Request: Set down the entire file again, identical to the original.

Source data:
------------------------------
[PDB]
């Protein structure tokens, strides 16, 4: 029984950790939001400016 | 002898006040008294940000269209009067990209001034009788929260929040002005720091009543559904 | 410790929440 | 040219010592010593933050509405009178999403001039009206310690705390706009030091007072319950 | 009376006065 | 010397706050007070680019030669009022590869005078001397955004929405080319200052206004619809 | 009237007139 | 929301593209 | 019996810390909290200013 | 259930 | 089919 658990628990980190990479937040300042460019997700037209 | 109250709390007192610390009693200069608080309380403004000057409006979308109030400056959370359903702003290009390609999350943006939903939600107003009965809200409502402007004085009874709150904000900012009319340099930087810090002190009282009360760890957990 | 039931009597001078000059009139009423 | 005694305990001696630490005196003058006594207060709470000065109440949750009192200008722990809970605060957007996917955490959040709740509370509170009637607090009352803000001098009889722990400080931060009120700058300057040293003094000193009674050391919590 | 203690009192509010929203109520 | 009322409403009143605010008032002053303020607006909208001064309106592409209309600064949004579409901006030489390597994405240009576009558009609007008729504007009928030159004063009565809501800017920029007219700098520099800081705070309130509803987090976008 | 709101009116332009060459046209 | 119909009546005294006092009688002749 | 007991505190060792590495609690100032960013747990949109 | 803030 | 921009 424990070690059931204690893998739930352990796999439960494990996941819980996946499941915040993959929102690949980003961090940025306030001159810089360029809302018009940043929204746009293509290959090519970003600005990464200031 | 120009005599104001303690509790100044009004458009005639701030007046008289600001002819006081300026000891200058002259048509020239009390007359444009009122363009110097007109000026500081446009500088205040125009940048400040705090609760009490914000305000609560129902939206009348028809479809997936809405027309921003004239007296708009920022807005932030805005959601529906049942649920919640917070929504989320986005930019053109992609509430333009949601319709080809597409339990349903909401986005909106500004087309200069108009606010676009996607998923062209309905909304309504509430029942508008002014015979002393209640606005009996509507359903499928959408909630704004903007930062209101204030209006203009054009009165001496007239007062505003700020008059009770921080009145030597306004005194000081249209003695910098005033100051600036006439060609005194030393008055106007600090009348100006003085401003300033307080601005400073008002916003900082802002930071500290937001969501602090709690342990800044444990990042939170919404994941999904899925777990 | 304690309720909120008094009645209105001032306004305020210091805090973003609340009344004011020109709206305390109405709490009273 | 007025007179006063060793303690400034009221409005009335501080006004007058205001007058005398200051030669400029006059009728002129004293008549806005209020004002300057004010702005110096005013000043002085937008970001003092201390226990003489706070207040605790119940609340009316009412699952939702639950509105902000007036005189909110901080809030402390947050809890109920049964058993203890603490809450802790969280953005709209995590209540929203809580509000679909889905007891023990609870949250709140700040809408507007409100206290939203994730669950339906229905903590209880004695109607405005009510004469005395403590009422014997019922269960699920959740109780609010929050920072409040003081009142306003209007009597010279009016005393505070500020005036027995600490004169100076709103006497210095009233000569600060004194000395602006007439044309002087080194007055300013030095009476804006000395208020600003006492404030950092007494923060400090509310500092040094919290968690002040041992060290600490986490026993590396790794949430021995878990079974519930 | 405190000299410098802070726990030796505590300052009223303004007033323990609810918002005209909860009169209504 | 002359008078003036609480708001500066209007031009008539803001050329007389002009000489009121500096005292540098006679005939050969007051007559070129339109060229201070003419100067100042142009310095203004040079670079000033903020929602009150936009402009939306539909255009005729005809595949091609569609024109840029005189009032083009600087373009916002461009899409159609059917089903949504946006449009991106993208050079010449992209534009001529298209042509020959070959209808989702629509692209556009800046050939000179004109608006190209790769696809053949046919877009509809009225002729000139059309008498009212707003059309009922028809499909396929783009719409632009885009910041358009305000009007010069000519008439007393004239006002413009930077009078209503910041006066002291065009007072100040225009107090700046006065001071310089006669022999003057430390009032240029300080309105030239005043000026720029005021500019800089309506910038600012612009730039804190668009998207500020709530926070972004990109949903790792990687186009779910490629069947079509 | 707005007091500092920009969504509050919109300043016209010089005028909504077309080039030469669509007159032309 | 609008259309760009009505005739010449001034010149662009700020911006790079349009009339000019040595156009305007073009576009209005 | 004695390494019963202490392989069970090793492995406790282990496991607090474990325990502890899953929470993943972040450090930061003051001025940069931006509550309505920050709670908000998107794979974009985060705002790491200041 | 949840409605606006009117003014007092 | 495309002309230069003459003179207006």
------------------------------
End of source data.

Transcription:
[PDB]
């Protein structure tokens, strides 16, 4: 029984950790939001400016 | 002898006040008294940000269209009067990209001034009788929260929040002005720091009543559904 | 410790929440 | 040219010592010593933050509405009178999403001039009206310690705390706009030091007072319950 | 009376006065 | 010397706050007070680019030669009022590869005078001397955004929405080319200052206004619809 | 009237007139 | 929301593209 | 019996810390909290200013 | 259930 | 089919 658990628990980190990479937040300042460019997700037209 | 109250709390007192610390009693200069608080309380403004000057409006979308109030400056959370359903702003290009390609999350943006939903939600107003009965809200409502402007004085009874709150904000900012009319340099930087810090002190009282009360760890957990 | 039931009597001078000059009139009423 | 005694305990001696630490005196003058006594207060709470000065109440949750009192200008722990809970605060957007996917955490959040709740509370509170009637607090009352803000001098009889722990400080931060009120700058300057040293003094000193009674050391919590 | 203690009192509010929203109520 | 009322409403009143605010008032002053303020607006909208001064309106592409209309600064949004579409901006030489390597994405240009576009558009609007008729504007009928030159004063009565809501800017920029007219700098520099800081705070309130509803987090976008 | 709101009116332009060459046209 | 119909009546005294006092009688002749 | 007991505190060792590495609690100032960013747990949109 | 803030 | 921009 424990070690059931204690893998739930352990796999439960494990996941819980996946499941915040993959929102690949980003961090940025306030001159810089360029809302018009940043929204746009293509290959090519970003600005990464200031 | 120009005599104001303690509790100044009004458009005639701030007046008289600001002819006081300026000891200058002259048509020239009390007359444009009122363009110097007109000026500081446009500088205040125009940048400040705090609760009490914000305000609560129902939206009348028809479809997936809405027309921003004239007296708009920022807005932030805005959601529906049942649920919640917070929504989320986005930019053109992609509430333009949601319709080809597409339990349903909401986005909106500004087309200069108009606010676009996607998923062209309905909304309504509430029942508008002014015979002393209640606005009996509507359903499928959408909630704004903007930062209101204030209006203009054009009165001496007239007062505003700020008059009770921080009145030597306004005194000081249209003695910098005033100051600036006439060609005194030393008055106007600090009348100006003085401003300033307080601005400073008002916003900082802002930071500290937001969501602090709690342990800044444990990042939170919404994941999904899925777990 | 304690309720909120008094009645209105001032306004305020210091805090973003609340009344004011020109709206305390109405709490009273 | 007025007179006063060793303690400034009221409005009335501080006004007058205001007058005398200051030669400029006059009728002129004293008549806005209020004002300057004010702005110096005013000043002085937008970001003092201390226990003489706070207040605790119940609340009316009412699952939702639950509105902000007036005189909110901080809030402390947050809890109920049964058993203890603490809450802790969280953005709209995590209540929203809580509000679909889905007891023990609870949250709140700040809408507007409100206290939203994730669950339906229905903590209880004695109607405005009510004469005395403590009422014997019922269960699920959740109780609010929050920072409040003081009142306003209007009597010279009016005393505070500020005036027995600490004169100076709103006497210095009233000569600060004194000395602006007439044309002087080194007055300013030095009476804006000395208020600003006492404030950092007494923060400090509310500092040094919290968690002040041992060290600490986490026993590396790794949430021995878990079974519930 | 405190000299410098802070726990030796505590300052009223303004007033323990609810918002005209909860009169209504 | 002359008078003036609480708001500066209007031009008539803001050329007389002009000489009121500096005292540098006679005939050969007051007559070129339109060229201070003419100067100042142009310095203004040079670079000033903020929602009150936009402009939306539909255009005729005809595949091609569609024109840029005189009032083009600087373009916002461009899409159609059917089903949504946006449009991106993208050079010449992209534009001529298209042509020959070959209808989702629509692209556009800046050939000179004109608006190209790769696809053949046919877009509809009225002729000139059309008498009212707003059309009922028809499909396929783009719409632009885009910041358009305000009007010069000519008439007393004239006002413009930077009078209503910041006066002291065009007072100040225009107090700046006065001071310089006669022999003057430390009032240029300080309105030239005043000026720029005021500019800089309506910038600012612009730039804190668009998207500020709530926070972004990109949903790792990687186009779910490629069947079509 | 707005007091500092920009969504509050919109300043016209010089005028909504077309080039030469669509007159032309 | 609008259309760009009505005739010449001034010149662009700020911006790079349009009339000019040595156009305007073009576009209005 | 004695390494019963202490392989069970090793492995406790282990496991607090474990325990502890899953929470993943972040450090930061003051001025940069931006509550309505920050709670908000998107794979974009985060705002790491200041 | 949840409605606006009117003014007092 | 495309002309230069003459003179207006």